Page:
Dame Rukenawe the she ape, his aunte, thoughte alway on his prouffyt and fordele ; and she dyde alle his heer fro the heed to the tayl be shorn of smothe; and she annoyted alle his body wyth oyle of olyve. And thenne was his body al so glat and slyper, that the wulf sholde have none holde on hym. And he was rounde and fatte also on his body. And she said to hym, Dere cosyn, ye muste now drynke moche, that to-morrow ye may the better when ye come to the felde. And whan nede is and tyme, so shal ye fil your rowhe tayll
, and smyte the wulf therwyth in his berde. And yf ye myght hytte hym therwyth in his eyen, thenne shal ye byneme hym his syght, that shold moche hyndre hym. But ellis, hold alway your tayl faste bytwene your legges that he catch you not therby; and holde down your eris lyeng plat after your heed that he holde you not therby. And see wisely to yourself; and at begynnyng flee fro his strokes, and let hym sprynge and renne after you, and renne to fore where
as moste dust is; and styre it wyth your feet, that it may flee in his eyen and that shal moche hyndre his syght. And whyle he rubbeth his eyen take your auantage, and smyte and byte hym there as ye may most hurte hym; and alleway to hytte hym wyth your tayll ful in bis visage, and that shal make hym so woo that he shal not wyte where he is. And late hym renne after
yow for to make hym wery; yet his feet ben sore of that ye made hym to lose his shooes, and though he be greet he hath no herte. Neuew, certaynly this is my counseyll.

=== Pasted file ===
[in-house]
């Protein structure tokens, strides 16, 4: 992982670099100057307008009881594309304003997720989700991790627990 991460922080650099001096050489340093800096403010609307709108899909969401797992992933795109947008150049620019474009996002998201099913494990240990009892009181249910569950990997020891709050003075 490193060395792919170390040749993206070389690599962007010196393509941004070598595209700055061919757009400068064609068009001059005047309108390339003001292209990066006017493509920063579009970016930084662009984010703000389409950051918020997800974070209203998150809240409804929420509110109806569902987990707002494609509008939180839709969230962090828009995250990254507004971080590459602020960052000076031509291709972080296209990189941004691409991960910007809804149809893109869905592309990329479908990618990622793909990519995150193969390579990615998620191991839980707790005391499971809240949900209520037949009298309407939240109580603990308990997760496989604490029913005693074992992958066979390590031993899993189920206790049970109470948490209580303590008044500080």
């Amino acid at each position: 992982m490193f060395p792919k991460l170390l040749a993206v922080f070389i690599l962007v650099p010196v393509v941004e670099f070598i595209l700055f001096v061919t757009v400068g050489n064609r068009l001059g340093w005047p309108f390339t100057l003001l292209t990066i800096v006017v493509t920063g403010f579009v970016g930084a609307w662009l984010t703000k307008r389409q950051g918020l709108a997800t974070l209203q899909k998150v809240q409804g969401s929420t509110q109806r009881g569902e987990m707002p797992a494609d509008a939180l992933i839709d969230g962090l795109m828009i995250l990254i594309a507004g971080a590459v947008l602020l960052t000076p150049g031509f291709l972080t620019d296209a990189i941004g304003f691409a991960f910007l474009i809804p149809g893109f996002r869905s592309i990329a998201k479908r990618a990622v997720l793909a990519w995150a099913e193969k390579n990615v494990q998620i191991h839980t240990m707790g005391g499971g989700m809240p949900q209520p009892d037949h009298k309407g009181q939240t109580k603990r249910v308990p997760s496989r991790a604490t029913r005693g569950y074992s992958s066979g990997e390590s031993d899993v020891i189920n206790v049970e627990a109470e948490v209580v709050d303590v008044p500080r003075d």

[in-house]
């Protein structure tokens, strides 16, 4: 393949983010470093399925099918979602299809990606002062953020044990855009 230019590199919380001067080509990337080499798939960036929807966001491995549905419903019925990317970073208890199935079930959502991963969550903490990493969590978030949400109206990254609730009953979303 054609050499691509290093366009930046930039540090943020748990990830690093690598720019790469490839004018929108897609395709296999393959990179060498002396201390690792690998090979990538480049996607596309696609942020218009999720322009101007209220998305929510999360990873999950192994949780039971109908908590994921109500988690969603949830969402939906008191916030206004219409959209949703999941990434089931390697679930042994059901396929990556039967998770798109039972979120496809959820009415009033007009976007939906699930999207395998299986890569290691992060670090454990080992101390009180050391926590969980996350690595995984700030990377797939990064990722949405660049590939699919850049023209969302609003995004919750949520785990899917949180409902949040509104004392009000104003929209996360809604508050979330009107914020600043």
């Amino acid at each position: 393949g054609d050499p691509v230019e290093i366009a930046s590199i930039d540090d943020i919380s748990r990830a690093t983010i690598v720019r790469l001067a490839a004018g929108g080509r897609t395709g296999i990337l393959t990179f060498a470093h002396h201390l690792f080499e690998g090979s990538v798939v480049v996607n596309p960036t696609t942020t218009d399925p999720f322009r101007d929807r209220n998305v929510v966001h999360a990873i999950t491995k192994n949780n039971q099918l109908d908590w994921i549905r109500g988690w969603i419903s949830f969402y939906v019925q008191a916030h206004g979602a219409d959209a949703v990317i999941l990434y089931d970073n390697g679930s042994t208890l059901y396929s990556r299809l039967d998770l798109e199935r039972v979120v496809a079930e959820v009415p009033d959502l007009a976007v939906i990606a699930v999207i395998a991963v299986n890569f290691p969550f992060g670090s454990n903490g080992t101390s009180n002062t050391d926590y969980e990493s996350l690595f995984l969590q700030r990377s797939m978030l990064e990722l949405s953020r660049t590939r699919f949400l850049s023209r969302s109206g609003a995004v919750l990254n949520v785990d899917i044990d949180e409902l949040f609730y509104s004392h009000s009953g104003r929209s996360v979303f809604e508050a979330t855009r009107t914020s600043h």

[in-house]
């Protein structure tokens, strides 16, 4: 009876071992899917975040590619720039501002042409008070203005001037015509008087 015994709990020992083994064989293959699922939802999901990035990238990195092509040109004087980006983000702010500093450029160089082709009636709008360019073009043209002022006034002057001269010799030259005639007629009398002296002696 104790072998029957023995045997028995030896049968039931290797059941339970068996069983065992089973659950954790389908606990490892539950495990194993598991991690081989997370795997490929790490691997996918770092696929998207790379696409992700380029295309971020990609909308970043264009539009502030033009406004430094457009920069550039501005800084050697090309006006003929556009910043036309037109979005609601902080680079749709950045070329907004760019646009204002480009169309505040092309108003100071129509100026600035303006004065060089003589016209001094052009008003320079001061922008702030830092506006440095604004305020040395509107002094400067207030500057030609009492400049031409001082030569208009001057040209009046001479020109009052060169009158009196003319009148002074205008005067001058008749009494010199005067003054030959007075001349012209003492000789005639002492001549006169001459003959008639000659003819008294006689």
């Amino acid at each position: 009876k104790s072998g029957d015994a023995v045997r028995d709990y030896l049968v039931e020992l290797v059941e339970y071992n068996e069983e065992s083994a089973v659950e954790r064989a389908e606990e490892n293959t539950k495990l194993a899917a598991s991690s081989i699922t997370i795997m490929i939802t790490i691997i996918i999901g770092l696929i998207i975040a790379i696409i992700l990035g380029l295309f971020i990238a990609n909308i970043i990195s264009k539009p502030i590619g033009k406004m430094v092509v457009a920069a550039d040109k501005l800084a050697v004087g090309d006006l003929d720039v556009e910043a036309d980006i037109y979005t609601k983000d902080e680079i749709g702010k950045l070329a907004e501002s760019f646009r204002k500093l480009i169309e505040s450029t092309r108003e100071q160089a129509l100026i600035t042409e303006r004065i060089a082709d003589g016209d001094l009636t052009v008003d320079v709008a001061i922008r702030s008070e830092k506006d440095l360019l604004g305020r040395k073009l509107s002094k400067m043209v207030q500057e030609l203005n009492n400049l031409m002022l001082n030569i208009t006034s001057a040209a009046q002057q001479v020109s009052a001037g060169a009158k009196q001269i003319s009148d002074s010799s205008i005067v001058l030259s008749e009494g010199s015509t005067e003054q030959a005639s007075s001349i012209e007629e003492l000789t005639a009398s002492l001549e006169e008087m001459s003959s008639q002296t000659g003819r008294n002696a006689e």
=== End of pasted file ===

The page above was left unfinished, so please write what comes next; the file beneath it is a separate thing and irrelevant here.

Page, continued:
The connyng goth to fore strengthe, therfore see for your self, and sette your self wysely atte defence, that ye and we alle may have worship therof; I wold be sory yf ye myshapped. I shal teche you the wordes that your eme Mertyn taught me, that ye may overcome your enemye, as I hope yow shal doo wythout doubt.
Therwyth she leyde her hand vpon his heed, and saide these wordes, Blaerde Shay Alphenio, Kasbue Gorsons alsbuifrio. Neuew, now be ye sure fro alle myschief and drede ; and I counseyle yow that ye reste yow a lytyl, for it is by the daye ye shal be the better dysposed. We shal awake you al in tyme.
Aunte, said the foxe, I am now glad. God thanke you, ye have don to me suche good. I can never deserve it fully agayn. Me thynketh ther may no thynge hurte me, syth that ye have said thyse holy wordes over me.
Tho wente he and leyd hym down ynder a tre in the
grasse and slepte tyl the sonne was rysen ; tho cam the otter and waked hym, and bad hym aryse, and gaf hym a good yong doke, and said, Dere cosyn, I have this nyght made many a leep in the water er I coude gette
fatte doke. I have taken it fro a fowler. Take and ete it.
Reynart sayde, This is good hansele, yf I refused this I were a fool. I thanke you, cosyn, that ye remembre
Yf I lyve, I shal rewarde yow. The foxe ete the doke with oute sawce or breed ; it sauourd liym wel, and wente wel in. And he dranke therto iiij grete draughtis of water, thenne wente he to the bataylle warde, and alle they that louyd hym wente wyth hym.
HOWE THE FOXE CAM IN TO THE FELDE, AND HOW THEY
Whan the kynge sawe Reynart thus shorn and oyled he said to him, Ey foxe, how wel can ye see for your self ? He wondred therof he was fowle to loke on. But the foxe saide not one worde, but kneled down lowe to therthe vnto the kynge and to the quene, and stryked hym forth in to the felde.
The wulf was ther redy and spack many a proud word. The rulers and kepars of the felde was the lupaert and the losse. They brought forth the booke, on whiche sware the wulf that the foxe was a traytour and a morderar, and none myght be falser than he was;